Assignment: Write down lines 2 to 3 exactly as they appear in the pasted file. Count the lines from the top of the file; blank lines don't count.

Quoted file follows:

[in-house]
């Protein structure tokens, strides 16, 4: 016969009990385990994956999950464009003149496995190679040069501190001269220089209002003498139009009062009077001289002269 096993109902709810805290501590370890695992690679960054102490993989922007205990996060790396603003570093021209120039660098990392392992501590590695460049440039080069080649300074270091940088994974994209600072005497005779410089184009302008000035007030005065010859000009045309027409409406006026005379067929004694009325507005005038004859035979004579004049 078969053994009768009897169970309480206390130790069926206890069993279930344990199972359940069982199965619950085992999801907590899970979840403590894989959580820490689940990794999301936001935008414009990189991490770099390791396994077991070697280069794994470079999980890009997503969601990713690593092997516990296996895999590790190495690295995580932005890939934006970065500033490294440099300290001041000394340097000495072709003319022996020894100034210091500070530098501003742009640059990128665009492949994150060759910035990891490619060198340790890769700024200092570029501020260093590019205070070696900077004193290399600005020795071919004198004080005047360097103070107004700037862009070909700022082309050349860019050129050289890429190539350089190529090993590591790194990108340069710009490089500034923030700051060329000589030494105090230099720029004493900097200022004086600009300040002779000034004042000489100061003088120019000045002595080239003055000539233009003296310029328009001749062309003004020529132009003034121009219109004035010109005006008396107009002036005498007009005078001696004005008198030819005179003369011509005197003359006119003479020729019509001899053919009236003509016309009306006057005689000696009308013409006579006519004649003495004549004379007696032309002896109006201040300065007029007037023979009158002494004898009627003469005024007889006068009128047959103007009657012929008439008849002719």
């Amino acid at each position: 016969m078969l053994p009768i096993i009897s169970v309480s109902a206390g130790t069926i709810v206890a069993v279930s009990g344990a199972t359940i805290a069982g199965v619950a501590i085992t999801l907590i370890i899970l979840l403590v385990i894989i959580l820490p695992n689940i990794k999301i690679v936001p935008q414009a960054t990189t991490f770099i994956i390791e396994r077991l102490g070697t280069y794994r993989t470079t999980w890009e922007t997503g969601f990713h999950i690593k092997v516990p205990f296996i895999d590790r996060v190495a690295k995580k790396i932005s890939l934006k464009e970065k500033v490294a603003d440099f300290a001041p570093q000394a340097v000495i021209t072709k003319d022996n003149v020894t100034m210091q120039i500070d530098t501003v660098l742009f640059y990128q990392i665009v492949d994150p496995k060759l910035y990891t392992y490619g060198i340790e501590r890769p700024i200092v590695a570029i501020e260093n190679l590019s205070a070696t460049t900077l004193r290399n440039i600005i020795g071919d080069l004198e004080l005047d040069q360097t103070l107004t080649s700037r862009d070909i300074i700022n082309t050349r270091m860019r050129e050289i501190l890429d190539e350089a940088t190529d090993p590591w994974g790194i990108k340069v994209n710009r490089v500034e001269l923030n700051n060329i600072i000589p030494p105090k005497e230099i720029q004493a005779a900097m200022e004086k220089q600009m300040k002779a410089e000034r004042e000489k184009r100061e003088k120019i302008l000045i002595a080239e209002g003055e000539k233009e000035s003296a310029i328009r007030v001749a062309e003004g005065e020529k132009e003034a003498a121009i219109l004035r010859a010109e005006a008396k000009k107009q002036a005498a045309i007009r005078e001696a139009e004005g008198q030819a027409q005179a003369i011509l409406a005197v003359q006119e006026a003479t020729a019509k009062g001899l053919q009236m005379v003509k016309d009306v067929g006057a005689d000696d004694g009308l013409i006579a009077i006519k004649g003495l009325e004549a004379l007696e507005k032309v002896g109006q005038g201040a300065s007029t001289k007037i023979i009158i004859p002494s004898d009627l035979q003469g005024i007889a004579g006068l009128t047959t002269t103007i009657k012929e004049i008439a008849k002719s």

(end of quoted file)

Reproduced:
């Protein structure tokens, strides 16, 4: 016969009990385990994956999950464009003149496995190679040069501190001269220089209002003498139009009062009077001289002269 096993109902709810805290501590370890695992690679960054102490993989922007205990996060790396603003570093021209120039660098990392392992501590590695460049440039080069080649300074270091940088994974994209600072005497005779410089184009302008000035007030005065010859000009045309027409409406006026005379067929004694009325507005005038004859035979004579004049 078969053994009768009897169970309480206390130790069926206890069993279930344990199972359940069982199965619950085992999801907590899970979840403590894989959580820490689940990794999301936001935008414009990189991490770099390791396994077991070697280069794994470079999980890009997503969601990713690593092997516990296996895999590790190495690295995580932005890939934006970065500033490294440099300290001041000394340097000495072709003319022996020894100034210091500070530098501003742009640059990128665009492949994150060759910035990891490619060198340790890769700024200092570029501020260093590019205070070696900077004193290399600005020795071919004198004080005047360097103070107004700037862009070909700022082309050349860019050129050289890429190539350089190529090993590591790194990108340069710009490089500034923030700051060329000589030494105090230099720029004493900097200022004086600009300040002779000034004042000489100061003088120019000045002595080239003055000539233009003296310029328009001749062309003004020529132009003034121009219109004035010109005006008396107009002036005498007009005078001696004005008198030819005179003369011509005197003359006119003479020729019509001899053919009236003509016309009306006057005689000696009308013409006579006519004649003495004549004379007696032309002896109006201040300065007029007037023979009158002494004898009627003469005024007889006068009128047959103007009657012929008439008849002719």
């Amino acid at each position: 016969m078969l053994p009768i096993i009897s169970v309480s109902a206390g130790t069926i709810v206890a069993v279930s009990g344990a199972t359940i805290a069982g199965v619950a501590i085992t999801l907590i370890i899970l979840l403590v385990i894989i959580l820490p695992n689940i990794k999301i690679v936001p935008q414009a960054t990189t991490f770099i994956i390791e396994r077991l102490g070697t280069y794994r993989t470079t999980w890009e922007t997503g969601f990713h999950i690593k092997v516990p205990f296996i895999d590790r996060v190495a690295k995580k790396i932005s890939l934006k464009e970065k500033v490294a603003d440099f300290a001041p570093q000394a340097v000495i021209t072709k003319d022996n003149v020894t100034m210091q120039i500070d530098t501003v660098l742009f640059y990128q990392i665009v492949d994150p496995k060759l910035y990891t392992y490619g060198i340790e501590r890769p700024i200092v590695a570029i501020e260093n190679l590019s205070a070696t460049t900077l004193r290399n440039i600005i020795g071919d080069l004198e004080l005047d040069q360097t103070l107004t080649s700037r862009d070909i300074i700022n082309t050349r270091m860019r050129e050289i501190l890429d190539e350089a940088t190529d090993p590591w994974g790194i990108k340069v994209n710009r490089v500034e001269l923030n700051n060329i600072i000589p030494p105090k005497e230099i720029q004493a005779a900097m200022e004086k220089q600009m300040k002779a410089e000034r004042e000489k184009r100061e003088k120019i302008l000045i002595a080239e209002g003055e000539k233009e000035s003296a310029i328009r007030v001749a062309e003004g005065e020529k132009e003034a003498a121009i219109l004035r010859a010109e005006a008396k000009k107009q002036a005498a045309i007009r005078e001696a139009e004005g008198q030819a027409q005179a003369i011509l409406a005197v003359q006119e006026a003479t020729a019509k009062g001899l053919q009236m005379v003509k016309d009306v067929g006057a005689d000696d004694g009308l013409i006579a009077i006519k004649g003495l009325e004549a004379l007696e507005k032309v002896g109006q005038g201040a300065s007029t001289k007037i023979i009158i004859p002494s004898d009627l035979q003469g005024i007889a004579g006068l009128t047959t002269t103007i009657k012929e004049i008439a008849k002719s």